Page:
The Significance of Seasonal Sadness


Vyacheslav Argenberg

Snowy winter landscape.

During a certain season, some may notice their friends, family, and even themselves becoming more depressed. According to Boston University, around 10 million Americans are affected by seasonal depression. Seasonal Depression, also known as Seasonal Affective Disorder (SAD), is when individuals’ moods are affected by the change in season or weather. This could be from fall to winter or even winter to summer. Winter brings cooler temperatures and less daylight which can affect how people are feeling. Many people experience amplified feelings of sadness and tiredness. On the other hand, warmer weather can bring hardship in different ways, such as loneliness, longer days, and increased heat. 

“Some people become sad when it becomes warm outside because they have to face more people when people are outside, they have to communicate when they don’t feel comfortable,” said Chandra Brown, a counselor at CHS. 

The intensity of a school environment can also add to the stress felt by students during the winter months. Finals play a large role in the stress of high schoolers around the start of winter. The high-stakes testing they are experiencing in their classes can cause them to try and cram all of the semester’s material into a short period of time. Doing this can cause teens to burn out and become even more stressed. 

“I think that our school environment, and the academics here are very rigorous when we want our students to go out into the world and be successful. Things have to be rigorous, but we also want to make sure we’re being careful in helping students find a balance,” said Sheila Powell-Walker, Clayton High School’s Social Worker. 

Brown thinks that this environment of tests that determine a large portion of students’ grades should be lessened. She believes that students should be able to demonstrate their knowledge in subjects in ways other than large tests.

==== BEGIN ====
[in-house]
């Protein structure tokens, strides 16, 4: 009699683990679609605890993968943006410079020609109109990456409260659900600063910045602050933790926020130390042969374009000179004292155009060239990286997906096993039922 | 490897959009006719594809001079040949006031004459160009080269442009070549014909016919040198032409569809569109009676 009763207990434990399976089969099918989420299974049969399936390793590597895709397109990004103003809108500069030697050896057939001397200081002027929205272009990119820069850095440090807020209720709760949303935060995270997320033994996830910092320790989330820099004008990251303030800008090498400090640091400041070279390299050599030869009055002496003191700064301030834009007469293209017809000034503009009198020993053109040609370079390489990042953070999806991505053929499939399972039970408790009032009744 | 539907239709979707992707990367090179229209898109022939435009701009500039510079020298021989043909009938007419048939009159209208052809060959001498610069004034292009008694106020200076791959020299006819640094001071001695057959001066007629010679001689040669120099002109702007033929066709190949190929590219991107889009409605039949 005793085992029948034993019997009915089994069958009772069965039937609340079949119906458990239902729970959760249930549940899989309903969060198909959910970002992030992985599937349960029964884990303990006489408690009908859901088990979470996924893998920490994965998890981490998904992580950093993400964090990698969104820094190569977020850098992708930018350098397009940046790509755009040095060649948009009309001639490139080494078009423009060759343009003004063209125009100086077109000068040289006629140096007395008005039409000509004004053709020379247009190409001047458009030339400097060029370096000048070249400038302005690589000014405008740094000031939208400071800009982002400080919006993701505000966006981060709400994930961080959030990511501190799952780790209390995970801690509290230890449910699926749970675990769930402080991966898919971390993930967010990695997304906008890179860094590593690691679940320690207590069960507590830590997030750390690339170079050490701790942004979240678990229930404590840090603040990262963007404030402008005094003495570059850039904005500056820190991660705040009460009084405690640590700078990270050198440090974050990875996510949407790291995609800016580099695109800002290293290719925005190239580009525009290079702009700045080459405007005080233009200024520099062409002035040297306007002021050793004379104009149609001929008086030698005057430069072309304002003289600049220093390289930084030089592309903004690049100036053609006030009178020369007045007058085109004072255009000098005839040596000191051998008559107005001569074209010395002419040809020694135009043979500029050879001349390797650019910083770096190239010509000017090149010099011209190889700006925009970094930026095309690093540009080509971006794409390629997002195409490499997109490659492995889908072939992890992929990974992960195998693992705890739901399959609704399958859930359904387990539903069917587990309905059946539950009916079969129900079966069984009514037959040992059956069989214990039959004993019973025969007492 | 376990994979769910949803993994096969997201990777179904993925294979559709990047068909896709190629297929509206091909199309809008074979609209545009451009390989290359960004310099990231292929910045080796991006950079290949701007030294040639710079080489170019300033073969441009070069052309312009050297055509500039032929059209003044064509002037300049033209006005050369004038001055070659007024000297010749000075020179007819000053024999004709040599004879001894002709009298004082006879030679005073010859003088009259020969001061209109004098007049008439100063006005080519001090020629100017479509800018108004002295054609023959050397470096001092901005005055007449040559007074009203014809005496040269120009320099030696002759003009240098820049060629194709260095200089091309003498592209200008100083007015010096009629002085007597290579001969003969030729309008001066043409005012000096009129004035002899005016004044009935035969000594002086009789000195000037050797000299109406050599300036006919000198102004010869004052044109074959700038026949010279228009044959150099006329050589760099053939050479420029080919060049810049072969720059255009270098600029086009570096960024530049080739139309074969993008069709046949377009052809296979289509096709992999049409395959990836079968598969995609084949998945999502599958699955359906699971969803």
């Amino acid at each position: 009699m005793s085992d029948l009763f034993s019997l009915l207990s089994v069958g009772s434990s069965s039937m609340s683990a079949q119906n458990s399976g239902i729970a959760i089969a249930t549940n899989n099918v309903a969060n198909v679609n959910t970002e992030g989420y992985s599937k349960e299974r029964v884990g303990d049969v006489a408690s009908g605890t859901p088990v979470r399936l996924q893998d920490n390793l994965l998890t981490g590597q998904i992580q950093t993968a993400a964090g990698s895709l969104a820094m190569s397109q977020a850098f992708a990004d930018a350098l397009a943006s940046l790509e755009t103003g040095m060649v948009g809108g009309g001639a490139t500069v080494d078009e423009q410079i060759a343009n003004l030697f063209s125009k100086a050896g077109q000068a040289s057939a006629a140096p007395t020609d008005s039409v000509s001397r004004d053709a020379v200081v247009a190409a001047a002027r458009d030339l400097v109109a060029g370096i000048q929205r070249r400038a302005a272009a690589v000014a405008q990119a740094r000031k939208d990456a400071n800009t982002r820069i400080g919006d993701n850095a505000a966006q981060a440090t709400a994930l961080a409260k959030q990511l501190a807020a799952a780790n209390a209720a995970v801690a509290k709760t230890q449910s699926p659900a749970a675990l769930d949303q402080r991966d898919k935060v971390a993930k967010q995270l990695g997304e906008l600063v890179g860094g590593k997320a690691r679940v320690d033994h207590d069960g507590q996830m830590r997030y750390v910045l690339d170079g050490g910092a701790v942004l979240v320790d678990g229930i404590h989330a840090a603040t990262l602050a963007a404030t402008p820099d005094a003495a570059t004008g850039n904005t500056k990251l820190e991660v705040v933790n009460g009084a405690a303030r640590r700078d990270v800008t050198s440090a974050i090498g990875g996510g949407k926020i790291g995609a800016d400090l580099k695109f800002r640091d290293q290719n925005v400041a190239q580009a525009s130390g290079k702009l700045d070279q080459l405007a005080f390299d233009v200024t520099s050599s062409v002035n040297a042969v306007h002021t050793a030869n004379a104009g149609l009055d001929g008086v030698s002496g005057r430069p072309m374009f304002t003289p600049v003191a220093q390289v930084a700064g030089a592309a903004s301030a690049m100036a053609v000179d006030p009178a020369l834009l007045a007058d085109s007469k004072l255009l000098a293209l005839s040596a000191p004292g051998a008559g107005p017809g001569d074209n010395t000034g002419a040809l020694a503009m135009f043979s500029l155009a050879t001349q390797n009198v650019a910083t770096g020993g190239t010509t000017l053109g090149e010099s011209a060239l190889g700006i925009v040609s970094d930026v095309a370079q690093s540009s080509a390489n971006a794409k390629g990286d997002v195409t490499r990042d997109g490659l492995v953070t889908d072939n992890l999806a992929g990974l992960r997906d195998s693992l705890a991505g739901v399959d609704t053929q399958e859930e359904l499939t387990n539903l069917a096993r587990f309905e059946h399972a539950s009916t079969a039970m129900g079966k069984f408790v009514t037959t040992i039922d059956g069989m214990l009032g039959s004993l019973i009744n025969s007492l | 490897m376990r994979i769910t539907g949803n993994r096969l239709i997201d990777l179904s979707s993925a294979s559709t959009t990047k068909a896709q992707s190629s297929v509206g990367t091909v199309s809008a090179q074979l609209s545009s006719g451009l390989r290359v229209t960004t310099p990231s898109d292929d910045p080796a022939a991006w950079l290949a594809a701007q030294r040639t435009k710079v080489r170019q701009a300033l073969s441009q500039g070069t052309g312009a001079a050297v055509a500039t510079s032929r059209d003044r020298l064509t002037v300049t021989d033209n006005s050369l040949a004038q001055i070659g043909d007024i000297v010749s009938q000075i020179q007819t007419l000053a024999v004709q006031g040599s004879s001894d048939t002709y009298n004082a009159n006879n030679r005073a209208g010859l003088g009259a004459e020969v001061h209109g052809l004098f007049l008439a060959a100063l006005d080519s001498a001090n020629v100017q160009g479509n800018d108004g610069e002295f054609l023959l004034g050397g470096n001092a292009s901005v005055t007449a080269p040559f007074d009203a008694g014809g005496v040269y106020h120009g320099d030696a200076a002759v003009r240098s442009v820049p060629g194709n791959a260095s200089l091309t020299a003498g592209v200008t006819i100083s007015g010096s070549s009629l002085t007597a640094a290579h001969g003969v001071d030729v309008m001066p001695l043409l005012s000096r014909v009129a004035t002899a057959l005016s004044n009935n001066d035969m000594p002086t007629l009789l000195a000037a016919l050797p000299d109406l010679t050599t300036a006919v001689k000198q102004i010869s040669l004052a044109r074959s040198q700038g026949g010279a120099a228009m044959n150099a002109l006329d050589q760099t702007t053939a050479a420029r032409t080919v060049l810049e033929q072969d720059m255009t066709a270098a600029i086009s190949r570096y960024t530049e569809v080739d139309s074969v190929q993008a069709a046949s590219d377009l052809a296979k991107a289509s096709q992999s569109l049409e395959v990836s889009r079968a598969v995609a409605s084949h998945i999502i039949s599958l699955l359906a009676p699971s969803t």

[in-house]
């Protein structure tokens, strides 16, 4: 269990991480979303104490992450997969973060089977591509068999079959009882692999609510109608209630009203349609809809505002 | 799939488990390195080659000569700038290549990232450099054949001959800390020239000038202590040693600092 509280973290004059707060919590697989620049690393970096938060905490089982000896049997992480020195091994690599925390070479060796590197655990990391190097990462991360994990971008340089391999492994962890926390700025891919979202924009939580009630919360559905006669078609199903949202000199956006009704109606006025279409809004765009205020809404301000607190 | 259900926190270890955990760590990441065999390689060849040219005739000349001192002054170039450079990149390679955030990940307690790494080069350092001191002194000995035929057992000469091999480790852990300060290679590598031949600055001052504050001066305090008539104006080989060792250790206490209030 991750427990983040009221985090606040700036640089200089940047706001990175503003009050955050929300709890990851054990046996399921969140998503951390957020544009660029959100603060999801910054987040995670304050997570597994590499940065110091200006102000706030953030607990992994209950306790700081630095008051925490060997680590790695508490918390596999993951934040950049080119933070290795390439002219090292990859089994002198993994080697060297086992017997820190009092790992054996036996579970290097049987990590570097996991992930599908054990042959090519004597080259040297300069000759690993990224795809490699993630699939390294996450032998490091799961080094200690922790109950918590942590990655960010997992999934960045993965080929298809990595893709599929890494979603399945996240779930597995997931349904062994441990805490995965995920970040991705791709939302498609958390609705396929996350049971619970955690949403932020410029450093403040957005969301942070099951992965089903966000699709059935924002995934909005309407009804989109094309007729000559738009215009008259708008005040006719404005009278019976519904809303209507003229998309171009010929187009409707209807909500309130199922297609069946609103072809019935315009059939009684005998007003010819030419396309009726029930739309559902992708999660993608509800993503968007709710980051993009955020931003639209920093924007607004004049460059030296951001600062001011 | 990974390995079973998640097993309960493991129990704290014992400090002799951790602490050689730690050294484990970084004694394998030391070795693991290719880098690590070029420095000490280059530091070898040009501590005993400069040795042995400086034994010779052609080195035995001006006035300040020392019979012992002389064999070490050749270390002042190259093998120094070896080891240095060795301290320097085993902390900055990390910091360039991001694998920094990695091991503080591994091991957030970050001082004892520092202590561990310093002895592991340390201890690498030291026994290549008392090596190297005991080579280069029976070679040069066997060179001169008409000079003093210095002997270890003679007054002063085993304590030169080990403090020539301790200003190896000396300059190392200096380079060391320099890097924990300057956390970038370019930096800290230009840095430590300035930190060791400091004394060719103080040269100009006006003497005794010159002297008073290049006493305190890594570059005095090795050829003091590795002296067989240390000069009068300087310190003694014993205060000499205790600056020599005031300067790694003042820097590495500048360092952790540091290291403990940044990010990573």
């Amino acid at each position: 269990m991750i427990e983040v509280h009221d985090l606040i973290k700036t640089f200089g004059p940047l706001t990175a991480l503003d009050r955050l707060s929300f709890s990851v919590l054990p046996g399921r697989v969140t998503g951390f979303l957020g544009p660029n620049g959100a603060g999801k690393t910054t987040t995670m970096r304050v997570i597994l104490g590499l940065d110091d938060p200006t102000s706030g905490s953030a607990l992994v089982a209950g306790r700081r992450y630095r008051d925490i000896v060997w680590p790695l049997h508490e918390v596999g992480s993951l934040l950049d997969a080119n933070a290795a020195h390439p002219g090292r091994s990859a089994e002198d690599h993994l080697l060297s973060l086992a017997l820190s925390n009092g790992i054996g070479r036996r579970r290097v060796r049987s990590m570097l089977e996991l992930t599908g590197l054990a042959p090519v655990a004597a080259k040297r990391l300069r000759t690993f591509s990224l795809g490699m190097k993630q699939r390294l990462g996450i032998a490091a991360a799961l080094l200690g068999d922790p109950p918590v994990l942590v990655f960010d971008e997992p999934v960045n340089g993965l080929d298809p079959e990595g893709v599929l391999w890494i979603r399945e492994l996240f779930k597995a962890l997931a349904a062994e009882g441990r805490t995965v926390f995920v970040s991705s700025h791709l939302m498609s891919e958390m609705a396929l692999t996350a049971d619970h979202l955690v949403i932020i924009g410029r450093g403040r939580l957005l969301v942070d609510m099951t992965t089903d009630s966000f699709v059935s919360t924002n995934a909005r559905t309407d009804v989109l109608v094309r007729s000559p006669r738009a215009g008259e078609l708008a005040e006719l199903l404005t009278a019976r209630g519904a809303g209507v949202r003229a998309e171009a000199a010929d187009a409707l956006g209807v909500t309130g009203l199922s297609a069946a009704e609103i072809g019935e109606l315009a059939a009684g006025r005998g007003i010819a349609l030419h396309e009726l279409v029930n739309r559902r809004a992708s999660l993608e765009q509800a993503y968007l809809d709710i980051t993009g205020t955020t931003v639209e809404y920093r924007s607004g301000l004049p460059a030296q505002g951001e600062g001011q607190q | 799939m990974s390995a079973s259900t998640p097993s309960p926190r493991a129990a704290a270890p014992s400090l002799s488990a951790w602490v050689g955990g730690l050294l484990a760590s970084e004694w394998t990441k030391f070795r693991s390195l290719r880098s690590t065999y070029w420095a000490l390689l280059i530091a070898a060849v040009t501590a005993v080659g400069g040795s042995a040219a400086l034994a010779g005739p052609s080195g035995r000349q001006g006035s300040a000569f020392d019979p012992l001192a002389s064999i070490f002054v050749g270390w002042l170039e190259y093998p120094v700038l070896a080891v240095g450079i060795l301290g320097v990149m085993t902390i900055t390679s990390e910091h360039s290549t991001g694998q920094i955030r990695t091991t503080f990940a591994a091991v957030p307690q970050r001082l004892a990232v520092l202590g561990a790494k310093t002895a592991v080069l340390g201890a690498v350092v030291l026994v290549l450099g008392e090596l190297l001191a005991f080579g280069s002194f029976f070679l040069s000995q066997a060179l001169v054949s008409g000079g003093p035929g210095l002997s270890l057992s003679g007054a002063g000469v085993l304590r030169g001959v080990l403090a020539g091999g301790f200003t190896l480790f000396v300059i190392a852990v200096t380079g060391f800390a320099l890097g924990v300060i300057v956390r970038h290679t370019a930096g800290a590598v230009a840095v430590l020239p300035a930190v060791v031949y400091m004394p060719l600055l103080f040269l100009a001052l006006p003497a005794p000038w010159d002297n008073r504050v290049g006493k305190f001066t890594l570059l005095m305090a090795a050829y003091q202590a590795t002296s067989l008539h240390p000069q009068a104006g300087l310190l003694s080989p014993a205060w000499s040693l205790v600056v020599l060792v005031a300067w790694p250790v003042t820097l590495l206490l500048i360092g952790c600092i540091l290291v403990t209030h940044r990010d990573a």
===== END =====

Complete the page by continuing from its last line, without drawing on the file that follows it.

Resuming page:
“I did notice that a lot of kids became physically ill from being overworked, overstressed and over anxious about the upcoming finals,” said Brown. “I almost want to shift the mindset behind finals, and create some other way to assess kids abilities and see if they mastered the curriculum or items at hand.” 

Some ways to help ease the feeling of Seasonal Depression include going outside more often, taking the time for self care, and talking to a trusted person. 

“We all need those times where we can sort of check out and just focus on ourselves. I think if we do a good job of doing that, all year, then when stressful moments happen, we can manage them a little bit better,” Dr. Powell-Walker said.

Students should also stay in tune with their behavior and notice when their actions become more harmful.

“Be cognizant of the fact that you are starting to become a little bit more tired and you are starting to isolate yourself and do some self checks, like what’s making me do these? What are some things I can do to get out?” said Dr. Brown. 

In the future, Brown hopes for time to be put aside to educate students and staff on challenging topics like Seasonal Depression and provide coping strategies. With the new extra time built into teachers and students’ schedules, Brown suggests workshops to give information. 

“We can create workshops for kids at least once a week that speak to some of the things that they may experience during this time. These can teach strategies and provide support for kids and families.”

Some people may be experiencing the symptoms but do not know exactly what is causing them. Educating teens and adults alike can spread awareness and help give strategies and solutions.